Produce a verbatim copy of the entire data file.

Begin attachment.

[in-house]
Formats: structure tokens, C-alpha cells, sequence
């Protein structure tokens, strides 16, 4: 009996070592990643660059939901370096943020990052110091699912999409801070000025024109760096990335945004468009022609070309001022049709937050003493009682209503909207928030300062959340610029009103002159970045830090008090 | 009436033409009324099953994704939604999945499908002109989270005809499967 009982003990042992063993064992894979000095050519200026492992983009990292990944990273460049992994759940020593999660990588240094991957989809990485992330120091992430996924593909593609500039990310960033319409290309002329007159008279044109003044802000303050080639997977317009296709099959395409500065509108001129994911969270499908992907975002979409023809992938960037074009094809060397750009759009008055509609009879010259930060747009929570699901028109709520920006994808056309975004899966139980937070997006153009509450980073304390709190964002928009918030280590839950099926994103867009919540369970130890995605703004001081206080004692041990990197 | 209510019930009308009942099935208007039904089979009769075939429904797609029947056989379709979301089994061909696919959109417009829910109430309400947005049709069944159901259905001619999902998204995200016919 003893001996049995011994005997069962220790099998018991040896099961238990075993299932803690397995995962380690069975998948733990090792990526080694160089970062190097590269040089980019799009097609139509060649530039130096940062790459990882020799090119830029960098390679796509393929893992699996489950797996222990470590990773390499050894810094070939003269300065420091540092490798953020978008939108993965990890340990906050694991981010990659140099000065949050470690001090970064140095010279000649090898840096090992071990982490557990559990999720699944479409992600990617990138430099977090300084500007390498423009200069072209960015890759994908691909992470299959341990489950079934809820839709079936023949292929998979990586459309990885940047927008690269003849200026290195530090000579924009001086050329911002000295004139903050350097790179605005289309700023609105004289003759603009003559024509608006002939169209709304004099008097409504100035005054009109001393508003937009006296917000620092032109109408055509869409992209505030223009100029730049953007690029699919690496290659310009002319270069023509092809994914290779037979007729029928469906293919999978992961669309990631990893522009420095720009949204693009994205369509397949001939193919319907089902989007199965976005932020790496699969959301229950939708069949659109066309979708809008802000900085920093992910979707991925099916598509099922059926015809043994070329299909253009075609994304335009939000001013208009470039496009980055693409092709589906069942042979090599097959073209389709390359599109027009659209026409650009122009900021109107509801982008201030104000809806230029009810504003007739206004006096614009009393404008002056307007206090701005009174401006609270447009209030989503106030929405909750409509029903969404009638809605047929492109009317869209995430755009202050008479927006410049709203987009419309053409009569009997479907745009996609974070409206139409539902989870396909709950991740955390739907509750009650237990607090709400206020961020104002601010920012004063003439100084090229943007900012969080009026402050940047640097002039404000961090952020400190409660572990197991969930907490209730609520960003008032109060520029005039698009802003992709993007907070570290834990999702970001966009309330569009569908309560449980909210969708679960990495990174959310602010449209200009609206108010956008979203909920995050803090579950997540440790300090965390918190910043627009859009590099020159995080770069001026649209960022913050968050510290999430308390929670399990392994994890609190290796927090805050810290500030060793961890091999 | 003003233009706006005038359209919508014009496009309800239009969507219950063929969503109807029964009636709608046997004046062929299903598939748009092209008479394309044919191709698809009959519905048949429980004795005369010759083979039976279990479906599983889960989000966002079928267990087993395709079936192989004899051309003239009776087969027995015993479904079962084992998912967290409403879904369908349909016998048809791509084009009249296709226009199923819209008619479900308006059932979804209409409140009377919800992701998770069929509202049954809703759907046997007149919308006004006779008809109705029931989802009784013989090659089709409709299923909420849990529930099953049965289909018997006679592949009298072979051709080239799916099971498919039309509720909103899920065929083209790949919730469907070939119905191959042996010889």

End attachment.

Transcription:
[in-house]
Formats: structure tokens, C-alpha cells, sequence
């Protein structure tokens, strides 16, 4: 009996070592990643660059939901370096943020990052110091699912999409801070000025024109760096990335945004468009022609070309001022049709937050003493009682209503909207928030300062959340610029009103002159970045830090008090 | 009436033409009324099953994704939604999945499908002109989270005809499967 009982003990042992063993064992894979000095050519200026492992983009990292990944990273460049992994759940020593999660990588240094991957989809990485992330120091992430996924593909593609500039990310960033319409290309002329007159008279044109003044802000303050080639997977317009296709099959395409500065509108001129994911969270499908992907975002979409023809992938960037074009094809060397750009759009008055509609009879010259930060747009929570699901028109709520920006994808056309975004899966139980937070997006153009509450980073304390709190964002928009918030280590839950099926994103867009919540369970130890995605703004001081206080004692041990990197 | 209510019930009308009942099935208007039904089979009769075939429904797609029947056989379709979301089994061909696919959109417009829910109430309400947005049709069944159901259905001619999902998204995200016919 003893001996049995011994005997069962220790099998018991040896099961238990075993299932803690397995995962380690069975998948733990090792990526080694160089970062190097590269040089980019799009097609139509060649530039130096940062790459990882020799090119830029960098390679796509393929893992699996489950797996222990470590990773390499050894810094070939003269300065420091540092490798953020978008939108993965990890340990906050694991981010990659140099000065949050470690001090970064140095010279000649090898840096090992071990982490557990559990999720699944479409992600990617990138430099977090300084500007390498423009200069072209960015890759994908691909992470299959341990489950079934809820839709079936023949292929998979990586459309990885940047927008690269003849200026290195530090000579924009001086050329911002000295004139903050350097790179605005289309700023609105004289003759603009003559024509608006002939169209709304004099008097409504100035005054009109001393508003937009006296917000620092032109109408055509869409992209505030223009100029730049953007690029699919690496290659310009002319270069023509092809994914290779037979007729029928469906293919999978992961669309990631990893522009420095720009949204693009994205369509397949001939193919319907089902989007199965976005932020790496699969959301229950939708069949659109066309979708809008802000900085920093992910979707991925099916598509099922059926015809043994070329299909253009075609994304335009939000001013208009470039496009980055693409092709589906069942042979090599097959073209389709390359599109027009659209026409650009122009900021109107509801982008201030104000809806230029009810504003007739206004006096614009009393404008002056307007206090701005009174401006609270447009209030989503106030929405909750409509029903969404009638809605047929492109009317869209995430755009202050008479927006410049709203987009419309053409009569009997479907745009996609974070409206139409539902989870396909709950991740955390739907509750009650237990607090709400206020961020104002601010920012004063003439100084090229943007900012969080009026402050940047640097002039404000961090952020400190409660572990197991969930907490209730609520960003008032109060520029005039698009802003992709993007907070570290834990999702970001966009309330569009569908309560449980909210969708679960990495990174959310602010449209200009609206108010956008979203909920995050803090579950997540440790300090965390918190910043627009859009590099020159995080770069001026649209960022913050968050510290999430308390929670399990392994994890609190290796927090805050810290500030060793961890091999 | 003003233009706006005038359209919508014009496009309800239009969507219950063929969503109807029964009636709608046997004046062929299903598939748009092209008479394309044919191709698809009959519905048949429980004795005369010759083979039976279990479906599983889960989000966002079928267990087993395709079936192989004899051309003239009776087969027995015993479904079962084992998912967290409403879904369908349909016998048809791509084009009249296709226009199923819209008619479900308006059932979804209409409140009377919800992701998770069929509202049954809703759907046997007149919308006004006779008809109705029931989802009784013989090659089709409709299923909420849990529930099953049965289909018997006679592949009298072979051709080239799916099971498919039309509720909103899920065929083209790949919730469907070939119905191959042996010889």